Motoring course attracts high pass rate

University College of the Cayman Islands students were recently awarded their first accreditation in their Institute of Motor Industry course, a step-up in their careers within the motor industry and a real step forward for diversifying business opportunities and enhancing the local talent within the industry. Business Editor, Lindsey Turnbull reports.

The UCCI Level 1 Course in Light Vehicle Maintenance has now reached the end of its first year with 17 students successfully passing their final exams and an official ceremony taking place last month to honour the students.

Earlier this year at a special ceremony, the UCCI celebrated the successful completion of the first year of its automotive programme, launched in partnership with the UK-based IMI awards and accreditation organisation. This course is the first of its kind for the University and the completion ceremony marked an important milestone for the institution.
IMI graduates received their IMI Certification from the Executive Director of IMI Awards, Alan MacKrill and the Chief Verifier for IMI, Stephen Laurenson, when they visited Cayman to look at ways to enhance the programme in Cayman.

UCCI Department Chair for Continuing Education and Vocational Studies, Ray Jones, explains the background to the new course at the UCCI: “Auto mechanics training had been undertaken at the UCCI (then CCCI) from the mid Eighties but was discontinued in 1995 due to lack of interest from the target recruitment zone, i.e. the high schools. In 2008 the UCCI decided to launch a pilot programme on a part-time basis in an attempt to gauge interest for auto mechanics training and 20 people joined up, some of whom were already working as trainee mechanics. Tony Toys kindly offered the use of their facilities in which to undertake the training.”

Student David Terry, who works for Automotive Art as an Inventory Technician says that the course has been extremely relevant to his current work, and states: “Even though I don’t work directly with motor vehicles the course gives me exposure to that environment. I hope to gain independent knowledge from the course that will make me flexible in this field.”
Nathaniel Wilsher works for his stepfather at Scott’s Equipment. He has been studying on the IMI programme in tandem with studying for an electrical course at the UCCI and believes the IMI course will be “the perfect opportunity to get a firm start in the automotive industry.” He says the course has been informative and challenging.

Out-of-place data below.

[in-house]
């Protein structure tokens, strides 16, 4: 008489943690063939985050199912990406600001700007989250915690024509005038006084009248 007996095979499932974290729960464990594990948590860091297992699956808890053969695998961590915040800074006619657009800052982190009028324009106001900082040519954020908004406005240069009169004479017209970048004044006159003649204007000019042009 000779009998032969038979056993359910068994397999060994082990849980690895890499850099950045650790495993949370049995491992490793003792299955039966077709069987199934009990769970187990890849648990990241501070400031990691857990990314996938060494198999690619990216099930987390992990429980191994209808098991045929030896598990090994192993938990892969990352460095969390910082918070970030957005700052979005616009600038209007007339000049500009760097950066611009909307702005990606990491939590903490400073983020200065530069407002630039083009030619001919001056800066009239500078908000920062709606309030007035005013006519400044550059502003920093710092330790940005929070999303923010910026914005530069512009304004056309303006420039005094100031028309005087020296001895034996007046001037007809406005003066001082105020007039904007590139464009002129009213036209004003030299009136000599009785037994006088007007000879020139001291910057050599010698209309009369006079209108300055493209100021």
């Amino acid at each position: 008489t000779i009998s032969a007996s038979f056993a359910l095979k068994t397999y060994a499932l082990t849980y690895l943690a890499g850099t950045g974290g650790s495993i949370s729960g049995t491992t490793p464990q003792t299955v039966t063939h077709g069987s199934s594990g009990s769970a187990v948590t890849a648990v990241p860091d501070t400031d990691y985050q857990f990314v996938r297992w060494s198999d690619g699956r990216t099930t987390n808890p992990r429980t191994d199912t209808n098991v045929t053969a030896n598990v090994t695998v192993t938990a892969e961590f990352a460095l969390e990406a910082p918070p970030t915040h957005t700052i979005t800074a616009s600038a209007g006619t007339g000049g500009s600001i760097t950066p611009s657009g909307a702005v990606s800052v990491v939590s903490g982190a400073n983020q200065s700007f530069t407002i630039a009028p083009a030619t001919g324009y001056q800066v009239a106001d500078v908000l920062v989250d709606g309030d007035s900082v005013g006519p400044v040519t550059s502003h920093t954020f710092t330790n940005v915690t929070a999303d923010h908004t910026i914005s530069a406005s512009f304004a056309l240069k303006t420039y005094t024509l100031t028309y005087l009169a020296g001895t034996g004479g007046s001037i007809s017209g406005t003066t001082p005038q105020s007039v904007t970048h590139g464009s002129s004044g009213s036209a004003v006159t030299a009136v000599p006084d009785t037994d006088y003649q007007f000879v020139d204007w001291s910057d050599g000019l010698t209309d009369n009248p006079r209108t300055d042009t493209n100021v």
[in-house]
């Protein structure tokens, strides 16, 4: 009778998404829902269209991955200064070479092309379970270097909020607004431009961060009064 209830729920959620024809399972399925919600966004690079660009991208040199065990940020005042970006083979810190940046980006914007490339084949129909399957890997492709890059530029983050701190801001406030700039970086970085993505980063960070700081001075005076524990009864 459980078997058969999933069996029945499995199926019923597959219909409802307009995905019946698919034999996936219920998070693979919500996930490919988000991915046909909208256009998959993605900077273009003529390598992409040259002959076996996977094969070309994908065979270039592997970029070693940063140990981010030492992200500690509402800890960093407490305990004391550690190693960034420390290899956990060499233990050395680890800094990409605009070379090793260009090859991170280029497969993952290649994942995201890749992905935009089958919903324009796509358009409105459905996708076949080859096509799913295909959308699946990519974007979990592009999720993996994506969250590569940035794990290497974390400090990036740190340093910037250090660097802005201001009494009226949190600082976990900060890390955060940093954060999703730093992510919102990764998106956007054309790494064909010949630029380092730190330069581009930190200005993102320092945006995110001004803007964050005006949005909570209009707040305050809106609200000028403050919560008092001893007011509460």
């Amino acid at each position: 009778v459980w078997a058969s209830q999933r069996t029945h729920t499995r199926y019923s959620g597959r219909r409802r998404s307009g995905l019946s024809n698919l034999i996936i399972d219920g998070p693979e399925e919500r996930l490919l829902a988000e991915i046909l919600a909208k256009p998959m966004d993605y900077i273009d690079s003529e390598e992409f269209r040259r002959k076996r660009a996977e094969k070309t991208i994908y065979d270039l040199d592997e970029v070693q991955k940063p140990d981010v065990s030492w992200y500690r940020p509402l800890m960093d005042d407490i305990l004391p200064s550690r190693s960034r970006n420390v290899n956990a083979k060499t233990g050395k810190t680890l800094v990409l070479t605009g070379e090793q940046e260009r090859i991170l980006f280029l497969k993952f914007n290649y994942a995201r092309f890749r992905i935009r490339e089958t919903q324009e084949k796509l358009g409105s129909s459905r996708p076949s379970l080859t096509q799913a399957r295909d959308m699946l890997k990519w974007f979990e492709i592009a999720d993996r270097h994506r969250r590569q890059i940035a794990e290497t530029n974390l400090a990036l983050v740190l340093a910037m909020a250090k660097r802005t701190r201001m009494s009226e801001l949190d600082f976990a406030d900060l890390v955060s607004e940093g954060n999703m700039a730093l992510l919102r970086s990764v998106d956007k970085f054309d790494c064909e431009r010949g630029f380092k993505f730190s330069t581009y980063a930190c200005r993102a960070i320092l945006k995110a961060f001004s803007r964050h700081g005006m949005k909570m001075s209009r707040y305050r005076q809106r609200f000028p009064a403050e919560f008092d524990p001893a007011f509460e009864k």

A full-time student, Javier Medina is also studying two courses – for an Associates degree in Computer Science as well as the IMI course. He says he would like to study for the next level of the IMI programme in a bid to extend his subject knowledge even further.

Marcus Huggins, who works for GT Automotive as a trainee mechanic says that further study “would be very useful as there is always something new to learn in the automotive field with new technologies being developed every year.”

As an apprentice at Eurocar, Zak Quappe is also enthusiastic about further study, stating that it would “raise my standard of work.”

Owen Laurenson, Automotives Director and Adjunct Professor for the UCCI stated that he is extremely pleased with how well this first accredited automotive course of its kind has been received in Grand Cayman, passing on his congratulations to the students for their commitment and eagerness to learn throughout the course.

He states: “We already have 10 students registered for the next level 1 course to be released in September before the course registration opens up to interested students.”

Laurenson in the meantime is also working with the John Gray High school in the successful launch of their own IMI approved level 1 course this year. He says the response overall for automotive courses and qualifications has been magnificent, with the number of students planning to study in automotives either through the John Gray High School or UCCI evening class for the IMI approved Level I in Light Vehicle Maintenance expected to reach over 200 students.

Existing students who have passed the Level 1 are now eager to move onto Level 2, therefore Owen Laurenson is working with the Education Department, the UCCI and the John Gray High School to try to work out shared resources and locations to launch level 2 early next year.

Interest for IMI accredited training has also come from as far away as Trinidad and Tobago where Laurenson has been invited to present to the University of the West Indies in the not to distant future.

“The ultimate goals,” Laurenson states, “are to have a fully available automotive modern apprentice programme here in Grand Cayman that provides the youth of Cayman a seamless transition from High School education, through to a fully recognised and accredited automotive apprenticeship and a further education automotives syllabus to study at least to diploma level in automotive management.”

“The future is exciting,” Laurenson confirms. “It’s in our grasp; we now just need the support and commitment from the government, Education Department and potential students to make it happen.”

UCCI Acting President, Brian Chapell says the UCCI is continually evaluating labour needs in the local market to meet the demands wherever possible. He says: “Our construction technology and electrical technology certificate programmes have had input from organisations such as the Cayman Contractors Association. The need for significant investment and commitment to technical and vocational education in the Cayman Islands has been well recognised and the UCCI would like to play an important role.”



left to right is UCCI Programme Director Owen Laurenson, Marcus Huggins (GT Automotive), Rueben Forbes (GT Automotives), Michael Atterbury (Teacher), Zak Quappe (Eurocar), and Alan MacKrill, Executive Director from IMI Awards